Working in shifts and working from home has been imposed by the government in order to reduce crowded work environments, also at schools the shift system has been introduced, as for the churches, they are allowed to have a limited number of services per week and are not allowed to exceed fifty (50). Similarly, the arts, sports and entertainment industry has been put on hold for some time now. These means there are no music festivals, sporting events as well as religious pilgrimages, and that means the money the association has been making through such is no more. Also, the money they have been making on weekends to transport people to their respective churches is now limited as much as is during the week for school going children and the work force.
During and after the national lockdown, which went for close to two (2) months, one of the measures that was implemented to curb illegal gatherings and reduce the spread of the virus was suspending the sale of alcohol and halt the operation of all alcohol outlets.
Mr. Mothusi Molokomme, the Chairman for the Botswana Alcohol Industry Association (BAIA) decried the negative impacts of lockdown and the subsequent suspension of alcohol sale on their industry saying that thousands of their workers countrywide have been negatively affected as they can not make money to feed and provide for their families.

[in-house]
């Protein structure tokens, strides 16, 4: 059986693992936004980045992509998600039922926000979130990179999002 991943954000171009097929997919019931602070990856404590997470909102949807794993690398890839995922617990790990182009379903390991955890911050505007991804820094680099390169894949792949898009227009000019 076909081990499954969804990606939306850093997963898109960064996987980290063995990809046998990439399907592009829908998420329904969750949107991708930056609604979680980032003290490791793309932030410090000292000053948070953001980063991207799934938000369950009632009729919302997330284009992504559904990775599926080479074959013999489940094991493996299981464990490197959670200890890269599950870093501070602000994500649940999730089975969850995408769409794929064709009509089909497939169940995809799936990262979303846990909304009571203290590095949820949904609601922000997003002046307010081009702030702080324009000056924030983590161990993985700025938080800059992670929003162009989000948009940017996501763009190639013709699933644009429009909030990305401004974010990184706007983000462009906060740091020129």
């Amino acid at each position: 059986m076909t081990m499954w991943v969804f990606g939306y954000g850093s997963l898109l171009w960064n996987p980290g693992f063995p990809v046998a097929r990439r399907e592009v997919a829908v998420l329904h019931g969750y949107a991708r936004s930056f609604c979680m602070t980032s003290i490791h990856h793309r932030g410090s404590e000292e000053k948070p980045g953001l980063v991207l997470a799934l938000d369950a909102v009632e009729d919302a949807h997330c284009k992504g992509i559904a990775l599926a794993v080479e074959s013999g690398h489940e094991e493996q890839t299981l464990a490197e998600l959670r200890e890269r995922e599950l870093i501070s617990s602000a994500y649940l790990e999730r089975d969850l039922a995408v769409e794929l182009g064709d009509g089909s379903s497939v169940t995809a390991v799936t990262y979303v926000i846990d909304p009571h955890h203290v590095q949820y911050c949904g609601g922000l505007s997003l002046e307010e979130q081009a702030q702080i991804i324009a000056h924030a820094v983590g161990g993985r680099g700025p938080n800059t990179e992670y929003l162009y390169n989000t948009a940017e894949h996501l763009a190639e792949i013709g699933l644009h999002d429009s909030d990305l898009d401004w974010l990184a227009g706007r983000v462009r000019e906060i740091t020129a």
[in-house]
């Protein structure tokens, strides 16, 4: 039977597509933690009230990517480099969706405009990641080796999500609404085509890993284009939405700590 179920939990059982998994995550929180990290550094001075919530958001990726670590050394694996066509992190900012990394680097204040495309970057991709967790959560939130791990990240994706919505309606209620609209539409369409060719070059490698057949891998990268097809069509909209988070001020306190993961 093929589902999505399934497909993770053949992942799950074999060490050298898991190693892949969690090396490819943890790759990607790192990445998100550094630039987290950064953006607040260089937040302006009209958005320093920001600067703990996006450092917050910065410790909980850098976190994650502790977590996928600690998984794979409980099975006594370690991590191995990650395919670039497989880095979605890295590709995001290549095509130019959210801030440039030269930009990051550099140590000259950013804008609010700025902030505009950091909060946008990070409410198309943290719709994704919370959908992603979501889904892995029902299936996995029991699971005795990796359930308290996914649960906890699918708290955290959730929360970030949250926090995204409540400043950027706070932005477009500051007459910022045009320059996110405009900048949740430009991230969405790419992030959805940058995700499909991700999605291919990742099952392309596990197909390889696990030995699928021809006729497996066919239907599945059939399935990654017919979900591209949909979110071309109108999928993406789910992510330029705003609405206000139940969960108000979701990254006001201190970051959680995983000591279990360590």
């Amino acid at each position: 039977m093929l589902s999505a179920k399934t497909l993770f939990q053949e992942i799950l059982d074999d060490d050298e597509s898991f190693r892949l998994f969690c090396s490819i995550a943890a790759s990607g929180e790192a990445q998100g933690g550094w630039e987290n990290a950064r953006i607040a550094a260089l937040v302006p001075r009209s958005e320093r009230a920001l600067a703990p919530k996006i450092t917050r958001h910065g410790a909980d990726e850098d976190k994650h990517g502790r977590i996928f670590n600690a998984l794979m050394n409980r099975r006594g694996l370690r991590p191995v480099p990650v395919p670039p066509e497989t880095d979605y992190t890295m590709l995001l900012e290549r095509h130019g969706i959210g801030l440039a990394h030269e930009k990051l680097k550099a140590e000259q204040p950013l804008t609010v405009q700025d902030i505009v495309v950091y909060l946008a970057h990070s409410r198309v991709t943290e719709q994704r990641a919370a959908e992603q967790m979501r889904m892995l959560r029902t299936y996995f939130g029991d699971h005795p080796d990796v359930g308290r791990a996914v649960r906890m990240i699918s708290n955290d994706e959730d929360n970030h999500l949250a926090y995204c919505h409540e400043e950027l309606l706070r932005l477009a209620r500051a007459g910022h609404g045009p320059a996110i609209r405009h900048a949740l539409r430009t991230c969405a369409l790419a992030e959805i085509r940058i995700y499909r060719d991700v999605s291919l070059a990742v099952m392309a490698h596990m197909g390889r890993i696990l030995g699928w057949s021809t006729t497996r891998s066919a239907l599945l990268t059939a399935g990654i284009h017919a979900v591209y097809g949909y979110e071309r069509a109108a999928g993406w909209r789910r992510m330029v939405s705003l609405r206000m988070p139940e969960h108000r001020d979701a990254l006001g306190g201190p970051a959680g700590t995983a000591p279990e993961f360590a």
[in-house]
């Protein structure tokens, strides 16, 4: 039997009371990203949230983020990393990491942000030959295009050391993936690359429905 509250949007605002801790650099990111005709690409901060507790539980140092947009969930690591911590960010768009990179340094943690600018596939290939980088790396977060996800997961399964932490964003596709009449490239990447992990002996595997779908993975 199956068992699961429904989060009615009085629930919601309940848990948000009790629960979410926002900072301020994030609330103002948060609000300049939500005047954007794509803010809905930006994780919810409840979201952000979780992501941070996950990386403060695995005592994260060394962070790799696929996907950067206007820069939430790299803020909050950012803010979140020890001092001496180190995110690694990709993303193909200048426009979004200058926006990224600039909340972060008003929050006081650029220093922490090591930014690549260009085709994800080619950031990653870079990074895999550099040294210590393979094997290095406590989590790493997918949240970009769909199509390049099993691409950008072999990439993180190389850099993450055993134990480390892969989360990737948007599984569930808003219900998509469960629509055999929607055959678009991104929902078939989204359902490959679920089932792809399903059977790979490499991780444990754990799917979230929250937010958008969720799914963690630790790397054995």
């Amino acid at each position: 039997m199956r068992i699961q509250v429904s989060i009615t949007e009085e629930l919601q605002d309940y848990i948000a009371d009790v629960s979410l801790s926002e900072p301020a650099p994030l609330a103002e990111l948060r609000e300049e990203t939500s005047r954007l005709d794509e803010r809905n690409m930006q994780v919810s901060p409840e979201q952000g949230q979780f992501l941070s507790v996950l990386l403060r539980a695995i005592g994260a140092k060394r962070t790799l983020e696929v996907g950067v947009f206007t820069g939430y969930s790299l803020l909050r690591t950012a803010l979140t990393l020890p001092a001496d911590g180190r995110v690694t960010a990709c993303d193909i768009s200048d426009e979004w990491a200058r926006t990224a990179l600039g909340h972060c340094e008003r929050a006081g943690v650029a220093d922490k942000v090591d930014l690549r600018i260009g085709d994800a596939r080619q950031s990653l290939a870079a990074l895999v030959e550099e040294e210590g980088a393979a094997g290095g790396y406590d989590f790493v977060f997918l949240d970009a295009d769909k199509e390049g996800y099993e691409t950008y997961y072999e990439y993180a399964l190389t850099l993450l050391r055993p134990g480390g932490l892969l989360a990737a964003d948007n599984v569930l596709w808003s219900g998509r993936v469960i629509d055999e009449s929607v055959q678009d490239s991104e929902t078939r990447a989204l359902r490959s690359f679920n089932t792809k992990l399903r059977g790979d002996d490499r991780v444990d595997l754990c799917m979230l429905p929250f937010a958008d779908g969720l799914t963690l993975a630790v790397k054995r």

He added that they anticipate large volumes of wastage in expired alcohol if the suspension goes forth. The industry is reported to have lost forty million pula (BWP40 000 000) in losses due to expired products in the first lockdown alone.
On the other hand, the artists have also reported that they have been negatively impacted as most of them solely live by income generated through their artistry of which they make returns through music events, festivals and exhibitions. The mentioned gatherings have been suspended until further notice, and it has been more than seven (7) months ever since.
Street vendors has also seen a blow on the face due to lockdowns as they are not allowed to operate during that time meaning some of their goods like cooked food, fruits and vegetables end up expiring or rotting in events of sudden lockdowns.
The poultry industry has also experienced a short supply of day old chickens because of closure of boarders- meaning there could not be import of such to cushion the low production in Botswana. As a result, small and medium enterprises dealing with broiler farming suffered the most.
In recognition that it is most likely that COVID-19 is here to stay, it is imperative for the businesses, both small and large to come up with measures and methods that they will use in an occasion of lockdowns in the future in order to stay afloat regardless.